Then there was a thunderous ringing in the air, and Michael saw the plate glass of the front windows actually bowing in toward him before they exploded into a glittering confetti of tiny glass daggers, and Michael was trying to knock their table over as he turned away, spreading the fabric of his jacket to try to shield Sam and Fi's faces. A million pinpoints of pain erupted across his back, and then the wave of heat struck him like a giant's fist, driving him down on top of his friends.
He lay stupidly for a moment, his whole world the ringing in his head, before shaking it off. His fingers felt pulses -- “Yeah, yeah, I'm with ya,” Sam gasped – while his eyes tracked for motion, and he saw the aged form of Bond at the bar, grasping the edge and vaulting himself over, near where he'd last seen Mac.
By the time Michael was there, the old man was looking up at him from beside Harris' supine form. “Your friend's alive, Westen. As far as I can tell, he'll be all right.” Bond's Scots accent had deepened in the years since the samples Michael had heard were recorded. Bond was slipping Mac's wallet back into his pocket. “I'm surprised to see you working with the Bureau. You're very much out of favour.”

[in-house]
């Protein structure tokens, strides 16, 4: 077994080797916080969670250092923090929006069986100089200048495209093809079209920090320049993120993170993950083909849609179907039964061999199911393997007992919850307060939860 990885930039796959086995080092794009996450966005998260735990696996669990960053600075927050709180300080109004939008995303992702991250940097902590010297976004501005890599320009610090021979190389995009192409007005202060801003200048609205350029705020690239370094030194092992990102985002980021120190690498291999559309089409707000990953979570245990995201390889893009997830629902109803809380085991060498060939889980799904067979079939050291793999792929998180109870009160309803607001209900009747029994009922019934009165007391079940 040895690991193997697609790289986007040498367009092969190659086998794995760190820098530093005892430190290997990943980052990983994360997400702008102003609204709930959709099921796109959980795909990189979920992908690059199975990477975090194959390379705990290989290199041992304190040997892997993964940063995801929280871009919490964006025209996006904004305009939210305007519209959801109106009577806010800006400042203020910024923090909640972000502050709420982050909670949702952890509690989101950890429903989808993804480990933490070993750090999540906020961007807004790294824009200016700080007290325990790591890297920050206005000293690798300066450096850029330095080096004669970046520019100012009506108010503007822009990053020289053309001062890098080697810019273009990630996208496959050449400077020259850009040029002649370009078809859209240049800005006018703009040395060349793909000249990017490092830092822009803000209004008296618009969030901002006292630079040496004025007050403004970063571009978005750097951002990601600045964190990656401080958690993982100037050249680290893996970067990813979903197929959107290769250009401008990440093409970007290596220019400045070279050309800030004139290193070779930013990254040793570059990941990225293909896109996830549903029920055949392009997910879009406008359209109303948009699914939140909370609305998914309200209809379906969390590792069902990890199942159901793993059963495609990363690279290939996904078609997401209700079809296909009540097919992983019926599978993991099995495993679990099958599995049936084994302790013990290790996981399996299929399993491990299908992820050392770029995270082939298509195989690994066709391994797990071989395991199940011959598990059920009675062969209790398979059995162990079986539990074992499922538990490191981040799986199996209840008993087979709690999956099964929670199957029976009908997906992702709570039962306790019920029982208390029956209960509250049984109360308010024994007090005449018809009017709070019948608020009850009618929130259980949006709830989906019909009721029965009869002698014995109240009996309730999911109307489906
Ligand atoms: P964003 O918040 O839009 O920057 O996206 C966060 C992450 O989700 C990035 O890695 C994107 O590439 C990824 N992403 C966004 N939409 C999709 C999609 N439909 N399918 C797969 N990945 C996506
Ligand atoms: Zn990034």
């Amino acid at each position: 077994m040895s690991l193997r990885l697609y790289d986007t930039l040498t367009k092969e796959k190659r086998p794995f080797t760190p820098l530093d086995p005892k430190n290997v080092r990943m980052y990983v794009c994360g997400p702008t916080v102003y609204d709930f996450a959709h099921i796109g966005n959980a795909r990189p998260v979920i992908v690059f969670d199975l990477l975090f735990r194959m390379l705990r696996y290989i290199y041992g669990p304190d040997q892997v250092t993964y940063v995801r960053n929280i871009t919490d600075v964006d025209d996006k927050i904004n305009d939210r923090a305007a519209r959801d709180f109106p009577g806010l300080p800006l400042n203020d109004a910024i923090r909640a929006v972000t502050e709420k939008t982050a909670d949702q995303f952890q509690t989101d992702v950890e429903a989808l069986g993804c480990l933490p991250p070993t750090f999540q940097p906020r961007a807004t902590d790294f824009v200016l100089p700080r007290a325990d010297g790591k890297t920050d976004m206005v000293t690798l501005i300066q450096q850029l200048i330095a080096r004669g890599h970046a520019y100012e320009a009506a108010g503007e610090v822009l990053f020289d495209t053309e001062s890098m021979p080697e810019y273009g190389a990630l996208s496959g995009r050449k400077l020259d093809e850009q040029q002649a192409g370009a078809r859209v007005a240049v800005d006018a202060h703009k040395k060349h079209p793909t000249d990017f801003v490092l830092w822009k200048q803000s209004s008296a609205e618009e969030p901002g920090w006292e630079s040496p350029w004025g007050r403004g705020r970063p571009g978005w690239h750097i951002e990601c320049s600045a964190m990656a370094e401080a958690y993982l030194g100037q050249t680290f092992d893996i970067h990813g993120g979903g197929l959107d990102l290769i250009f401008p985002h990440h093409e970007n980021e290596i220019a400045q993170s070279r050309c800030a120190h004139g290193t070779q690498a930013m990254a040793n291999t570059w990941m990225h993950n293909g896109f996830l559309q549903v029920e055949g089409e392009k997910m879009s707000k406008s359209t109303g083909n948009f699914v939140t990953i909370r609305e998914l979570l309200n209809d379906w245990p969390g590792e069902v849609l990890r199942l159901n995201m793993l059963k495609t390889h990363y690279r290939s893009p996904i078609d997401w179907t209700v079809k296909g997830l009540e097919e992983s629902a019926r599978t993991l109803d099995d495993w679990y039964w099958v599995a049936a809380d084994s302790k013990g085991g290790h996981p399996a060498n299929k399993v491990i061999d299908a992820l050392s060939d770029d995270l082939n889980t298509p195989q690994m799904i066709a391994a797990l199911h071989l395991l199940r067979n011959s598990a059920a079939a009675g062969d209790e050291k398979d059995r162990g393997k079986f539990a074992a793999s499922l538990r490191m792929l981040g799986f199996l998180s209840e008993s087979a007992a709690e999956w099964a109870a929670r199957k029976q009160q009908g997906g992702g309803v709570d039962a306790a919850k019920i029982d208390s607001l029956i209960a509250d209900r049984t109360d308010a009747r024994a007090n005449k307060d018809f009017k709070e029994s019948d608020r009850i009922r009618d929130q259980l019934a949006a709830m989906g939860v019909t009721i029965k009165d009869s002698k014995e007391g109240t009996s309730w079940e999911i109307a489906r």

“I thought you were retired,” Michael shot back.
“I am.” Bond's voice was indifferent. “You'd think a man could find a place in the world to holiday without being pulled into this sort of nonsense.”
“Yeah, well,” Sam's voice was close behind Michael, “things are tough all over.” He gestured at Harris. “How's Mac?”
Bond's voice was almost kind. “I'm sure he'll be fine. No obvious sign of serious injury to his head or chest.” Bond's head indicated the restaurant floor. “I'm sure that's not the case for the rest.”
Michael nodded. “Sam? Fi?”
They both dipped their heads, and Sam Axe said, “We got it, Mike. Fade,” as they turned to start checking victims.
Bond looked back at Michael. “You oughtn't be caught here, I imagine. Police must be on their way. Go.”
Michael's eyes narrowed at the authority in the old Scott's voice, but the fact was, he was right, and they both knew it.
“Thank you,” he said finally, and walked quickly around the milling kitchen staff, who'd poured forth to see what happened, and out through the back.